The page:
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Chaos Coming: Smart indie-rockers Chaos Lounge head up a night of locals at the Catalyst Thursday.

Notes From The Underground

Metal Rain:
The artists still known as Herbert bring a bit of Sabbath to a Catalyst Thursday

By Matt Koumaras

FROM STEVE'S OMINOUS, extended bass drum intro, Herbert brought down the dark, apocalyptic rain Jan. 27 at the Catalyst. Mike's solo on "Crow" flew past Icarus to beyond a burning metal sun. Mason's bass groove to "Wanderlust" was more powerful than playing Doom with Geezer Butler while eating pentagram-shaped brownies. Seeing Herbert live is like having your senses put on puree in the blender--your eyeballs won't believe what your ears have heard. Due to string breakage and no backup guitar on "The Monster," Herbert's set seemed short. But it's like Mrs. Bobbit once told me during my Ginsu knife door-to-door sales rep days: "It's not the length that matters--it's the quality." Herbert exudes quality.

Fiend Master Freak has been stirring up an imaginative, rap/funk metal cauldron since 1987. They are so underground, they reportedly "make fliers for shows and don't even put them up." DJ High-C scratched slick, mystery spots on records and strangled them dead. Flip slammed down some beefy, No Means No-like bass bombs as human cannonball Kevin rapped with a passion about society's hegemony. Damn, this band is so old-school their only local rival is Buck, the old curmudgeon who plays the spoons Sundays at the Lyons bingo marathon.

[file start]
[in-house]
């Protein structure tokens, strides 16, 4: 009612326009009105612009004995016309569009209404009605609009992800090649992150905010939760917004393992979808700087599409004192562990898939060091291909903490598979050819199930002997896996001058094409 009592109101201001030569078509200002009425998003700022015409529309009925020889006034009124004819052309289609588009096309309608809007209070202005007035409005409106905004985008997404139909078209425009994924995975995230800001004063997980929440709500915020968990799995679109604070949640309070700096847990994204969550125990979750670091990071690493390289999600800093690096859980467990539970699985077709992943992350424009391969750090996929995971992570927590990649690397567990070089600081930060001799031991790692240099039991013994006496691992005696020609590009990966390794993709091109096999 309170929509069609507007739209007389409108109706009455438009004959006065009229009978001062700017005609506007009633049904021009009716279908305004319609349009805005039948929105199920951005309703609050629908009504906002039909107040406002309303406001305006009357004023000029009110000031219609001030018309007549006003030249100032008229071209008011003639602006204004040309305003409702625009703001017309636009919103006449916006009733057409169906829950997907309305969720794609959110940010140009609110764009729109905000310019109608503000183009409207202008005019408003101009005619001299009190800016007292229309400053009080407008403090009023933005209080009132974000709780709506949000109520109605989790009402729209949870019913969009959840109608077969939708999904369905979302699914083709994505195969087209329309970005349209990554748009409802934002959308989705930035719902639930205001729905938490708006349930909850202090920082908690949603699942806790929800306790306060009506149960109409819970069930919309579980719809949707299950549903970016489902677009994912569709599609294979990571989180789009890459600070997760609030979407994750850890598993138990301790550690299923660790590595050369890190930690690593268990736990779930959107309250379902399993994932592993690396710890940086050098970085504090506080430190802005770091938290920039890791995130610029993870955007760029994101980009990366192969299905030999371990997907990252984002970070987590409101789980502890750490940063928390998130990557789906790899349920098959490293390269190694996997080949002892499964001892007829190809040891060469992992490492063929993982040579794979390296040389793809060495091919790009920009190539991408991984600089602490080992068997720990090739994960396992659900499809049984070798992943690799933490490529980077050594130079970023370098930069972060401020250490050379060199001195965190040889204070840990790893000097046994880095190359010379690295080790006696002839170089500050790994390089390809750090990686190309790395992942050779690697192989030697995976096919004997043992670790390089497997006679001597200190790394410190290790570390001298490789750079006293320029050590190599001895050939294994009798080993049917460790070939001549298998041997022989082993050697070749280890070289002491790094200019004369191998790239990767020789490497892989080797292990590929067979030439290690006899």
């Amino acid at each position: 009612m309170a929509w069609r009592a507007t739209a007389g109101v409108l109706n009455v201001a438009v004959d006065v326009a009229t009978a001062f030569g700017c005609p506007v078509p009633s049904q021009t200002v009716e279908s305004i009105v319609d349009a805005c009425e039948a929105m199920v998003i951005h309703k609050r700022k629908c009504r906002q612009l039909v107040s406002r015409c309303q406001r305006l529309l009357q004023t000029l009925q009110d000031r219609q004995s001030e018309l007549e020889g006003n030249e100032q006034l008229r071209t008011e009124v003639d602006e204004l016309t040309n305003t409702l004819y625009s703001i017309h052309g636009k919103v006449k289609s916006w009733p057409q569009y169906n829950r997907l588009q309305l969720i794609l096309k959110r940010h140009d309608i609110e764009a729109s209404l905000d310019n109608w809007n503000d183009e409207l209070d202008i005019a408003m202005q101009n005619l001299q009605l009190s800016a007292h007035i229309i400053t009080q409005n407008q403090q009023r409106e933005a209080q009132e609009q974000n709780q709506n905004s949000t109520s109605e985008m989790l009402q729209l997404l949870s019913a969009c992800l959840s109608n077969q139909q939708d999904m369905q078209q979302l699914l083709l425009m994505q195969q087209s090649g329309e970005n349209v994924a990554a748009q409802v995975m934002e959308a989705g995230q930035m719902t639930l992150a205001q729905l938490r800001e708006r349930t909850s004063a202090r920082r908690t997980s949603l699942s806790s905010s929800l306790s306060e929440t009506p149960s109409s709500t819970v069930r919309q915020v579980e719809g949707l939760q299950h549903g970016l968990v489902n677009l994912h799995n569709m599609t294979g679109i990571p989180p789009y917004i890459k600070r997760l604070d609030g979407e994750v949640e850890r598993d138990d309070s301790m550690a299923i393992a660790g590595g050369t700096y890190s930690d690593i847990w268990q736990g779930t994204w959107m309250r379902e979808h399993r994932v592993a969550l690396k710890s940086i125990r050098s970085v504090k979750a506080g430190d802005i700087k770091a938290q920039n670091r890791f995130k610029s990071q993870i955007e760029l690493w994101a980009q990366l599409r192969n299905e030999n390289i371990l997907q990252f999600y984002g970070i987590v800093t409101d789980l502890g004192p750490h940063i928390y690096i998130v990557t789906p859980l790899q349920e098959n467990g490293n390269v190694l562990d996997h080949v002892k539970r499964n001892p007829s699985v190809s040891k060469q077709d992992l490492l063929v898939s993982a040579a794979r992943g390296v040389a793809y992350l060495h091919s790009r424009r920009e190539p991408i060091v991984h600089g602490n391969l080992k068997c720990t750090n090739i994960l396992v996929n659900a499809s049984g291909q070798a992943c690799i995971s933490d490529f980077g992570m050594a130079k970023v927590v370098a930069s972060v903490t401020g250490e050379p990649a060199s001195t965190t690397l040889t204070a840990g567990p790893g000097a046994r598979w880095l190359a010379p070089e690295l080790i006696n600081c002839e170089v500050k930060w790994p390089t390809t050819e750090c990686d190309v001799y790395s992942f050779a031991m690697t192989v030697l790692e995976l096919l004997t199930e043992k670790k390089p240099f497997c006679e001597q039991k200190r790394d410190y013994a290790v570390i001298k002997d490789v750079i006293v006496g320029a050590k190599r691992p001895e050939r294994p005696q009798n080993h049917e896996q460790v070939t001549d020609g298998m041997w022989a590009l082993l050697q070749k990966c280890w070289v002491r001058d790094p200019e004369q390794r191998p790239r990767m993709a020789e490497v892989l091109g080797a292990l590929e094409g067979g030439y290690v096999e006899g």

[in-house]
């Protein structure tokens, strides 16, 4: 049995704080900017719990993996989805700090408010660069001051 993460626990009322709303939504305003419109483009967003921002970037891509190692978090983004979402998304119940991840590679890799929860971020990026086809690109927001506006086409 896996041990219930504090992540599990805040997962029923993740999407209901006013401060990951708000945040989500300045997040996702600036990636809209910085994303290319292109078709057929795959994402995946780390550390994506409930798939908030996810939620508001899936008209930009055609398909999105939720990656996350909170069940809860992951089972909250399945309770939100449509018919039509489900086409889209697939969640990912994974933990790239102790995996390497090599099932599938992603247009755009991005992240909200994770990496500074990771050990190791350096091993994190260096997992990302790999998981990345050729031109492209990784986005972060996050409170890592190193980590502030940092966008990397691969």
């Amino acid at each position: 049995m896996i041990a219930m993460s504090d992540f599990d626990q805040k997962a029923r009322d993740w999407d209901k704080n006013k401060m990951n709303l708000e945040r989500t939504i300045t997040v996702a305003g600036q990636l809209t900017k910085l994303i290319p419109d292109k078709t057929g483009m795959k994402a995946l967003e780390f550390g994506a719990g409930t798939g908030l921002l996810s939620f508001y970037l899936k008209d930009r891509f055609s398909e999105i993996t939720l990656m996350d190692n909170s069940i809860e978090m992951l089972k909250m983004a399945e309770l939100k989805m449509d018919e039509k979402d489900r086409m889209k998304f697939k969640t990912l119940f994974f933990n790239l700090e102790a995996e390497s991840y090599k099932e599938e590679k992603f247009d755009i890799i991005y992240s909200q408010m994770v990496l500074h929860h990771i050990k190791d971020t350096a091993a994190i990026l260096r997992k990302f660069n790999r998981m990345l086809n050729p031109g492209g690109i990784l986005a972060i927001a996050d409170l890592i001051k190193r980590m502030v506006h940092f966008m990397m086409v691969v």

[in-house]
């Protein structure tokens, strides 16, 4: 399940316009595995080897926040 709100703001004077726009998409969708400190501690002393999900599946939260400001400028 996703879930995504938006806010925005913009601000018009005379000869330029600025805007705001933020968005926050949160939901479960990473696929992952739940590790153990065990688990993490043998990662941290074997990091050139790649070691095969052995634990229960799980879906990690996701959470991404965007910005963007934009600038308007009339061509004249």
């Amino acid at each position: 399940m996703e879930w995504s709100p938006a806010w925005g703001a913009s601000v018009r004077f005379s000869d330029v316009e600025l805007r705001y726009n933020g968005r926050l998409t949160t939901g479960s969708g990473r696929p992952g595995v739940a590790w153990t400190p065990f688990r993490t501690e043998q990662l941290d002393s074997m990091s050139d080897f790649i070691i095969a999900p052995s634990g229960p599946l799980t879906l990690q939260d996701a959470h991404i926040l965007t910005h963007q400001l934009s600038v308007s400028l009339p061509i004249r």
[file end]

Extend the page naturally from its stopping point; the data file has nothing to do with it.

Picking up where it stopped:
Wrecking Space

Before the call of the wrecking ball came through the walls of the Bulkhead Street Art Warehouse, Sin and Space crumbled down exterior mortar with a solid rock set Jan. 26. The boys and girls of Sin and Space completely pissed me off--why did I spend all my change at the Rush Inn jukebox playing Jim Nabors tunes when I could have bought this band's demo tape, cruelly shopped around during the band's moody set? Kristen whipped out some awesome country-tinged sliding guitar leads that chiseled eardrums to a perfect shape. "Satellite" revolved around a sparkling dual guitar riff as Cassidy's porcelain vocal sighs tethered themselves into the mouthpiece of evil. The bluesy "She's a Goner" ditty was quite reminiscent of the fragmented love tales of "Surfer Rosa" in half time and without the Spanish-as-a-second-language tutelage.

The Philistine Tent Revival should have the word fantastic drilled to their name in neon and capitals. Just when you think you think you've pinned the tail on every indie ass, the band slaps you on the behind with a wet towel signed by the Who and Led Zeppelin. Ethan and fellow disciples of the unpredictable baptized the masses with a set that had shiny shoes shuffling. Call it indie, call it classic rock, all I know is that this band makes my pelvis penetrate to a primal groove, spanking it along until sweat dripped from every pore.


Thursday, Robot God, Chaos Lounge, Live Wire and Clark W. Griswald play the Catalyst; Friday, "Death to the Pixies" benefit with Estradesphere, the Lowdown, Cherry Ames, the What-Nots, Ten in the Swear Jar and stupid-band-name-of-the-year nominee My Peanut Is the Ultimate Dandy at Kresge Town Hall at 7pm; also Friday, "Punk Night at the Brookdale Lodge" with special guests; Saturday, Subtle Oak Complexity, Cherry Ames, Pocket for Corduroy and Dolores play at the Stevenson Rec Room at 8pm; also Saturday, the Strange, Galadriel and Hot Box play Callahan's.

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From the February 2-9, 2000 issue of Metro Santa Cruz.

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